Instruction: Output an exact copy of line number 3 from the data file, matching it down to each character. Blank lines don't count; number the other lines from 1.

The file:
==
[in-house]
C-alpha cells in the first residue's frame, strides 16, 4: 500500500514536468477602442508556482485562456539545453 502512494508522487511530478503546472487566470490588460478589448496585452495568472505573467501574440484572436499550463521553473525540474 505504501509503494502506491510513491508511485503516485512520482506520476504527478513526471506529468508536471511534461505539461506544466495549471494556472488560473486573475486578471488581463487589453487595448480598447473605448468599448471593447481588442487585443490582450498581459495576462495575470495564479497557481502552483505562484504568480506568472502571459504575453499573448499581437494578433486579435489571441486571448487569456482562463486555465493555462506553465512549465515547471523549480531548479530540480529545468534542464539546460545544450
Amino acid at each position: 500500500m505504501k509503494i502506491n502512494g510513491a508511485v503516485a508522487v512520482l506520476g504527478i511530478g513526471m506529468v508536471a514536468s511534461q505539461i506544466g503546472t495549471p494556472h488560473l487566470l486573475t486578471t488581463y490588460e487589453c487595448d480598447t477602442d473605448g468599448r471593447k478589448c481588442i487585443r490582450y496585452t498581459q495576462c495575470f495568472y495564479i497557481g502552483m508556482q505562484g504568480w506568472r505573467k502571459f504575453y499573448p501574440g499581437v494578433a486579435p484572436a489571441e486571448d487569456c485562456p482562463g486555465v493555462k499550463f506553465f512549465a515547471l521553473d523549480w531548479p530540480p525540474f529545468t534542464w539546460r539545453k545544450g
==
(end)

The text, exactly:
Amino acid at each position: 500500500m505504501k509503494i502506491n502512494g510513491a508511485v503516485a508522487v512520482l506520476g504527478i511530478g513526471m506529468v508536471a514536468s511534461q505539461i506544466g503546472t495549471p494556472h488560473l487566470l486573475t486578471t488581463y490588460e487589453c487595448d480598447t477602442d473605448g468599448r471593447k478589448c481588442i487585443r490582450y496585452t498581459q495576462c495575470f495568472y495564479i497557481g502552483m508556482q505562484g504568480w506568472r505573467k502571459f504575453y499573448p501574440g499581437v494578433a486579435p484572436a489571441e486571448d487569456c485562456p482562463g486555465v493555462k499550463f506553465f512549465a515547471l521553473d523549480w531548479p530540480p525540474f529545468t534542464w539546460r539545453k545544450g